Essay: Symbolic Realism in Susan Glaspell’s ‘Trifles’
Keller, Mathias. Symbolic Realism in Susan Glaspell’s ‘Trifles’. Munich: GRIN Verlag, 2007. Print.
Keller argues that Glasell’s major objective is to show the difference that exists between the two genders. As it is seen the responsibility of the two men and the two women in the crime scene is seen to be different. He argues that the names are symbolic in that the women names stand for inferior beings in the society while the male names stand for superiority. This is more evidenced in the names of the two absent characters namely John Wright and Minnie. The name John Wright is used here to show the superiority of a man in a marriage. Minnie was initially called Minnie Foster. Minnie here can be used in German to mean love while the name foster is symbolic in that the parents foster her because she highly needed love. After she has gotten married to Mr. Wright, she changes her name to Minnie Wright, which is symbolic for it can stand for a minor right. This proves that the rights of all the women in both the play and the story are minor.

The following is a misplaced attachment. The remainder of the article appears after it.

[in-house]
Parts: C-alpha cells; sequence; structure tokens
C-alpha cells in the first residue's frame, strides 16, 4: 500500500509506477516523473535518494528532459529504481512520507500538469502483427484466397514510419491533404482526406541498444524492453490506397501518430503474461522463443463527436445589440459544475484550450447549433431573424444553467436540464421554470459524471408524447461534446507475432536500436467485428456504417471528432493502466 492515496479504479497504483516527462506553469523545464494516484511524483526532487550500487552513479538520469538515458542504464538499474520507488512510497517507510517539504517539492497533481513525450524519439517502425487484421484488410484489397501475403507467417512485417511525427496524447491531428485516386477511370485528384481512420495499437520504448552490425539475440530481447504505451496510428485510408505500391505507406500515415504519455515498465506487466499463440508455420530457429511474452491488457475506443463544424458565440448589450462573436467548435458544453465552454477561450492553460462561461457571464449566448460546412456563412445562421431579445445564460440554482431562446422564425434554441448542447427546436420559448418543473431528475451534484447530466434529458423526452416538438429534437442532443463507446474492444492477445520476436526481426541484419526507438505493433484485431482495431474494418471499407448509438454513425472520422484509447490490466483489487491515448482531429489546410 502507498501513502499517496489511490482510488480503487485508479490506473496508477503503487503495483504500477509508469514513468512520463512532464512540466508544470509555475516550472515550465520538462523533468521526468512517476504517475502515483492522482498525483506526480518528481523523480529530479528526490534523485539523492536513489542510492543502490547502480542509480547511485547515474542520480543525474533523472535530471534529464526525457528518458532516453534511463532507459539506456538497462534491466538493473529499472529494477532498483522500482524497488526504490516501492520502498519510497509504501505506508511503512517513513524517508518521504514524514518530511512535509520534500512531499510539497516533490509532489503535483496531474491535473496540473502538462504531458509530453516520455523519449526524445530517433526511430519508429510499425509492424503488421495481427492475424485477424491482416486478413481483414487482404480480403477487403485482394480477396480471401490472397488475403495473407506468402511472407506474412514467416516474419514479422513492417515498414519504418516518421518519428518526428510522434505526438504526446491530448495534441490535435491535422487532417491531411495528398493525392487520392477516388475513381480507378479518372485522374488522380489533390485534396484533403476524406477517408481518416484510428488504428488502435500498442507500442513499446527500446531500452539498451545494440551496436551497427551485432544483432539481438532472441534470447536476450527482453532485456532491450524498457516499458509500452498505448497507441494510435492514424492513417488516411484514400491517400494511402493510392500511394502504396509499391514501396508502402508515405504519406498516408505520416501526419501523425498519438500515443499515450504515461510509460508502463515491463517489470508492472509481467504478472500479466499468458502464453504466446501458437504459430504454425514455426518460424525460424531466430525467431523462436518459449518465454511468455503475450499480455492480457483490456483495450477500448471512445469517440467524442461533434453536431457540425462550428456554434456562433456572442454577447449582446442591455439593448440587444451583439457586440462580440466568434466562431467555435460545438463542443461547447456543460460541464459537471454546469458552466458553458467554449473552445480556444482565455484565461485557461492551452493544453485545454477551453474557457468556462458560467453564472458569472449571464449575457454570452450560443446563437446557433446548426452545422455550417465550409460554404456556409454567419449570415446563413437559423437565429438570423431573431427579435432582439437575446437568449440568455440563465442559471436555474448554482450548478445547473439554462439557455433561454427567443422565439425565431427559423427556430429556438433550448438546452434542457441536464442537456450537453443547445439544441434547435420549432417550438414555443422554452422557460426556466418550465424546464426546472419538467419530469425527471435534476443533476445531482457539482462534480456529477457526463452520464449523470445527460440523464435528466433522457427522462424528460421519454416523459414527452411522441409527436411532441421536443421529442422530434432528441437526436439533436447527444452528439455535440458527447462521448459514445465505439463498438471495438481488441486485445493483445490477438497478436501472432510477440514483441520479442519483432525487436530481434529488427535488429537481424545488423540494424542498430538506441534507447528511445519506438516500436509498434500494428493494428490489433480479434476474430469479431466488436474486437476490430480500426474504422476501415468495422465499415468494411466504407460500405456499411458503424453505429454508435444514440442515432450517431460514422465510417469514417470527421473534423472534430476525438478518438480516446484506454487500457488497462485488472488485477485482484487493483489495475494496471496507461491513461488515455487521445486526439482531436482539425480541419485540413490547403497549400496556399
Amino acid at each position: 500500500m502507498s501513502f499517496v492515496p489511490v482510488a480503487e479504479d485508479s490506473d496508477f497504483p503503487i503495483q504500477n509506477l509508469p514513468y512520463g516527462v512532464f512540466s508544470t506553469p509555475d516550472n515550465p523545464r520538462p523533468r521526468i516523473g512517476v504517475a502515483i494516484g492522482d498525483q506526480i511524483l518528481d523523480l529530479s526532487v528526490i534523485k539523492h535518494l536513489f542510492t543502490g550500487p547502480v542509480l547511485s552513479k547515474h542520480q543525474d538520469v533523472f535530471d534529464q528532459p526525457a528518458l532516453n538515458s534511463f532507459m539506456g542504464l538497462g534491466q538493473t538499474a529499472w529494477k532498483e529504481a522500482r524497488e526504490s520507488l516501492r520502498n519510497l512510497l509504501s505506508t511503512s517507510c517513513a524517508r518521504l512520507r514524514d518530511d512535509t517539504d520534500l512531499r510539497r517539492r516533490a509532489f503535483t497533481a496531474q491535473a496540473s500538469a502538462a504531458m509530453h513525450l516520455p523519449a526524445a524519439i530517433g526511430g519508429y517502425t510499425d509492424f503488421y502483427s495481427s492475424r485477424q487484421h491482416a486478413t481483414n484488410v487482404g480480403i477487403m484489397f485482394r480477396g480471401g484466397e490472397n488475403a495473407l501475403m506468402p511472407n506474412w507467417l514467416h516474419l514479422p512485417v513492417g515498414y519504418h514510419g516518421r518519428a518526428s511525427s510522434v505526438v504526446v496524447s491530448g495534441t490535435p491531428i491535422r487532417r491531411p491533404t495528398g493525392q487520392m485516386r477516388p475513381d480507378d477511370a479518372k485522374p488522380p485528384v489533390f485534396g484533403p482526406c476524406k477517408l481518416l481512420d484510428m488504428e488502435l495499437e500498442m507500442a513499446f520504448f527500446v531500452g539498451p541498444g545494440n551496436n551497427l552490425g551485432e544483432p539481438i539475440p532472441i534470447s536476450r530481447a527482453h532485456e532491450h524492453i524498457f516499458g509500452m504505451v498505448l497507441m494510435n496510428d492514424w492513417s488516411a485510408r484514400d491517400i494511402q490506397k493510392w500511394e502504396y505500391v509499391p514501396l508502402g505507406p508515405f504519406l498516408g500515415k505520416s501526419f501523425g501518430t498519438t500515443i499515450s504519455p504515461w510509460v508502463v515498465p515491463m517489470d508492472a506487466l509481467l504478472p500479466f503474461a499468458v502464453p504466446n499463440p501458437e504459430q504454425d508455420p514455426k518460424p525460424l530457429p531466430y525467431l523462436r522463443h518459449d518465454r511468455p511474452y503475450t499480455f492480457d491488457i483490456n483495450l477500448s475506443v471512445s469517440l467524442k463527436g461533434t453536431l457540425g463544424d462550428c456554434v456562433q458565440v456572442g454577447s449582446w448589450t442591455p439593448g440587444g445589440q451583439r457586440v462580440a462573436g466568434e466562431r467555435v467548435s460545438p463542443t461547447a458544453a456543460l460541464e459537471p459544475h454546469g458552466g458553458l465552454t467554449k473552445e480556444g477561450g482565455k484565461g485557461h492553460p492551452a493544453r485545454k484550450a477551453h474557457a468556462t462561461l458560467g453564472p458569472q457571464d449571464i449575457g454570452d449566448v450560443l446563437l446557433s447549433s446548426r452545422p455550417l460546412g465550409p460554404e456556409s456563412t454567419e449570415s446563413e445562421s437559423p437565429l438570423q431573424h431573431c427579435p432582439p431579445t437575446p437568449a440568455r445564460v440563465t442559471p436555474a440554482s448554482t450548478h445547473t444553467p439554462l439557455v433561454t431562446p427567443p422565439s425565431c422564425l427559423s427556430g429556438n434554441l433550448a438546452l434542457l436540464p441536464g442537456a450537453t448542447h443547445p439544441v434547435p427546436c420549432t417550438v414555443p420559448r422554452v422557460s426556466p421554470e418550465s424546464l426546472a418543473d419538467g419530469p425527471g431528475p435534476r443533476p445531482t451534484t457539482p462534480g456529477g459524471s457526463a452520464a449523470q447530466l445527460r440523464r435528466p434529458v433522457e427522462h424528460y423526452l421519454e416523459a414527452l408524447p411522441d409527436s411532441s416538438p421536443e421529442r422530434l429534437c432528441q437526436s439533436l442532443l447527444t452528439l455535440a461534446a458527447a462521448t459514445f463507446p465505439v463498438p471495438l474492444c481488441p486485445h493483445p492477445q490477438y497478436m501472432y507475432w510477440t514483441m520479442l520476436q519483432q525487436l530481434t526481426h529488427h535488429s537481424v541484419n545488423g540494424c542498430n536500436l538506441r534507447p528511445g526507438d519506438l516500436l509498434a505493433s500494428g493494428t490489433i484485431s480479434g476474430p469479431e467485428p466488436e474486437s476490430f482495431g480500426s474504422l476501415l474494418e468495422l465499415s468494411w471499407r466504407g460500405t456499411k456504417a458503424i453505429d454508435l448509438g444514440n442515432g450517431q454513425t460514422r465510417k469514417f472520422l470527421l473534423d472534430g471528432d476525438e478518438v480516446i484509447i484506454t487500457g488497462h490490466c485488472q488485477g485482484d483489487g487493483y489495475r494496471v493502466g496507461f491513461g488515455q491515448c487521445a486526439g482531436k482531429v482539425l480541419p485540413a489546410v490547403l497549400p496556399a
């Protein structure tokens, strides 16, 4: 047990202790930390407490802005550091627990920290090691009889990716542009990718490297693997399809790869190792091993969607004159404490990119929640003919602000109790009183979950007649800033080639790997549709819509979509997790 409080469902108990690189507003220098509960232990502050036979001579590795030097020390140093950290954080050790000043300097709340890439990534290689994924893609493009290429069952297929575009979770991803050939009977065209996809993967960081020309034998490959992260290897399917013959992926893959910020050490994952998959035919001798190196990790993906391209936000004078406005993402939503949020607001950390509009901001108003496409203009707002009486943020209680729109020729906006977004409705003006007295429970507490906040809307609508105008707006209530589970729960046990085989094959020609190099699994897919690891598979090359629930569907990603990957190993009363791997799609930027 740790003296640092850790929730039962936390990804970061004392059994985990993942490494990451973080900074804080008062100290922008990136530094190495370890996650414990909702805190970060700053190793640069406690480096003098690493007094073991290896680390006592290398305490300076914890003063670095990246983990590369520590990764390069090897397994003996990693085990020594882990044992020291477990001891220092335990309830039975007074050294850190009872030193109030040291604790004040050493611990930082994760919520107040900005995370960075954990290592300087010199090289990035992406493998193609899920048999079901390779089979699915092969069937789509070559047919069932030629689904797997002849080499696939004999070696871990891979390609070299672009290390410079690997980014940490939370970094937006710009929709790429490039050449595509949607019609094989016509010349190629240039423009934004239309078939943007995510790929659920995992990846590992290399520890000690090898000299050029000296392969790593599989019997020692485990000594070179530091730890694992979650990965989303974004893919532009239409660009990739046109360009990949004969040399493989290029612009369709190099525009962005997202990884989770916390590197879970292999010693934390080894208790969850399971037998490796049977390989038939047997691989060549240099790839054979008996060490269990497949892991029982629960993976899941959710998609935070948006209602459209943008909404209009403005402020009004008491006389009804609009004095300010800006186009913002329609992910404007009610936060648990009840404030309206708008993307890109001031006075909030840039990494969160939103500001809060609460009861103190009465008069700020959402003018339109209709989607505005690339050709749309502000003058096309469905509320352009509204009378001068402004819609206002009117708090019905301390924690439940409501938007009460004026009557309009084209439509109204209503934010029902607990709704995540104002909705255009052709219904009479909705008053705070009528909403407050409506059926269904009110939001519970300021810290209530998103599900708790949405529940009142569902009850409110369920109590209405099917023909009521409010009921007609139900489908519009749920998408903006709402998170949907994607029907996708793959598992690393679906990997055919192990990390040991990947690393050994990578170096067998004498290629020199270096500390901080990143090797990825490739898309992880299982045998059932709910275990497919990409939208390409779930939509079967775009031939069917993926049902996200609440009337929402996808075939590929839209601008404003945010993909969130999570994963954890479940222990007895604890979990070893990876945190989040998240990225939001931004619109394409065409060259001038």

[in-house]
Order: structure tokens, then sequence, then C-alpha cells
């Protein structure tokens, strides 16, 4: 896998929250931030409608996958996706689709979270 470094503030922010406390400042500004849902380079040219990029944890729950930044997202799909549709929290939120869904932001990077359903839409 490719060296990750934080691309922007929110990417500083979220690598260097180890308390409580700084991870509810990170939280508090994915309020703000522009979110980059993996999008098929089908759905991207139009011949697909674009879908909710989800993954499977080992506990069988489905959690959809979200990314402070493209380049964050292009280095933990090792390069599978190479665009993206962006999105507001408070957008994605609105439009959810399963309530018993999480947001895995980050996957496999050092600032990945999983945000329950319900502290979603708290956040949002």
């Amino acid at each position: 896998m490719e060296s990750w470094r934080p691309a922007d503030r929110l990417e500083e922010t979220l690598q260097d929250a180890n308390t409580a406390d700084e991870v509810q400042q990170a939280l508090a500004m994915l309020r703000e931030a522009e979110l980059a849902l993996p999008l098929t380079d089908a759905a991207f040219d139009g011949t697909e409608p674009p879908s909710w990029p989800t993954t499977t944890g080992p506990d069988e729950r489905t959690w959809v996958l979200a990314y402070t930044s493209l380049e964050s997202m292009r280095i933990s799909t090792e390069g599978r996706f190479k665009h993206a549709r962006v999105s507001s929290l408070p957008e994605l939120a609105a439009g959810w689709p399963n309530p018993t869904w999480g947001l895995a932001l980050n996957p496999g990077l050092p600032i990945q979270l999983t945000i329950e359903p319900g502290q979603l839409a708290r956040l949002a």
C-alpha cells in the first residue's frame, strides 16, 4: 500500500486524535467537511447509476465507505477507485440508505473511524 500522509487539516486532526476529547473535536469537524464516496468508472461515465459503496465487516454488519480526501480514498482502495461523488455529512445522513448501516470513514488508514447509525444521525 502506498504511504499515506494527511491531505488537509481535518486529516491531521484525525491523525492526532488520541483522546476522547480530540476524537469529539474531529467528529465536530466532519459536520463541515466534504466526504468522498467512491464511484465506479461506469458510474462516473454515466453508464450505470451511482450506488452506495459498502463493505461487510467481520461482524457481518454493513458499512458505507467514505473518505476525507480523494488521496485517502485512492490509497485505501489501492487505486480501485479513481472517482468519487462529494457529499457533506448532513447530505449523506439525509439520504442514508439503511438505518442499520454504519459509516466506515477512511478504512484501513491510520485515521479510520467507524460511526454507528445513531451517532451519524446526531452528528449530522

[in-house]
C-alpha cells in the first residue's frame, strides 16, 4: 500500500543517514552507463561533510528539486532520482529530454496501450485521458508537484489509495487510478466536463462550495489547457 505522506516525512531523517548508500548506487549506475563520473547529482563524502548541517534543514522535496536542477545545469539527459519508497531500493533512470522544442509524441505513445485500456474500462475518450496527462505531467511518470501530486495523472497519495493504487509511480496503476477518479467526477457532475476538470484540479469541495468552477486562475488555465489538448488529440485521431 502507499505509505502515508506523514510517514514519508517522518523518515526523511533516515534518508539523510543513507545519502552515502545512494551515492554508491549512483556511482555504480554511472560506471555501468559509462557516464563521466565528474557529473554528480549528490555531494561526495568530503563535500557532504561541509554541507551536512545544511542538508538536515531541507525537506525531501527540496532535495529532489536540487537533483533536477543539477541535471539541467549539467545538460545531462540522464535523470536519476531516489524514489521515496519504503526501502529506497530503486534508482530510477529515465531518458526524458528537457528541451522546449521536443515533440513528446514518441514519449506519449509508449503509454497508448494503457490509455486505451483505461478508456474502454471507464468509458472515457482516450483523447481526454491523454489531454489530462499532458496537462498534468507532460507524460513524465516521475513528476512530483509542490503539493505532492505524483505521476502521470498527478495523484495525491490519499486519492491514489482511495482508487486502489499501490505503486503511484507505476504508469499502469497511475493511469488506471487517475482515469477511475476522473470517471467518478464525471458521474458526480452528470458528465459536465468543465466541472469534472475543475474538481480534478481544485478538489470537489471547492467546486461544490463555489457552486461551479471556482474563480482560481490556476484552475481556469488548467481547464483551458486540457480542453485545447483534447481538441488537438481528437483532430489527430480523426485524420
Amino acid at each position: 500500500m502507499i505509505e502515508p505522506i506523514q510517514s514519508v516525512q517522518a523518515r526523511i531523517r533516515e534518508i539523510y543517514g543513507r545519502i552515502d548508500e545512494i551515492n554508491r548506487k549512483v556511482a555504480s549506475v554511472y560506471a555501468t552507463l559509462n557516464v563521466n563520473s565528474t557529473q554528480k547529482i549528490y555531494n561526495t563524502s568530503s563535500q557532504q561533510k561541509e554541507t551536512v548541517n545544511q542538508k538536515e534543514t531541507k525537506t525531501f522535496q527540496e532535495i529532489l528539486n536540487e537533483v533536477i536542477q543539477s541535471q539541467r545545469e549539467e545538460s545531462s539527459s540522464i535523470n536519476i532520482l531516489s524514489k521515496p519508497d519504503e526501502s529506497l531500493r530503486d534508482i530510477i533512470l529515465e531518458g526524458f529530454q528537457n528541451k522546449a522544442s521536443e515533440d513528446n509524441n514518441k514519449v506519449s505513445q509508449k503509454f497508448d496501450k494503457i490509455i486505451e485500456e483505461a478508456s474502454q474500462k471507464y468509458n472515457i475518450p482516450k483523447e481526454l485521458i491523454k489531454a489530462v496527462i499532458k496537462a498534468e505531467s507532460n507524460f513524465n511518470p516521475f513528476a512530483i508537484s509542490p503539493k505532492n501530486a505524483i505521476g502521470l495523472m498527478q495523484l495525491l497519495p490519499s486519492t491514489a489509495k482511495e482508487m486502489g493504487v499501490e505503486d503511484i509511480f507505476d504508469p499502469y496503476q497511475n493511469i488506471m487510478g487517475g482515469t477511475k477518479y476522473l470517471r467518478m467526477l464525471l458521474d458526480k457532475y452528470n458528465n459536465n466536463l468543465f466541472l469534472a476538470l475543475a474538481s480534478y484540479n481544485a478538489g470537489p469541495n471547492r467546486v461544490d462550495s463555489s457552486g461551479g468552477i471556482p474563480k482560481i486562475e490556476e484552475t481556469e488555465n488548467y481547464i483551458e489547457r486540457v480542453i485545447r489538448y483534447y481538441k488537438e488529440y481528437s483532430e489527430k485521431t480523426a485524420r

The male are known to use famous names for instance John to show their superiority in the society. They have more and major rights when compared to the females. Because of his superiority, he has to decline his wife from doing some things she likes like singing. This proves that women have no power over their husbands for they have to do what they are instructed to do and even without questioning. They do not have to contribute to anything in the society and for this reason; the women are not given a chance to reveal the truth they are hiding.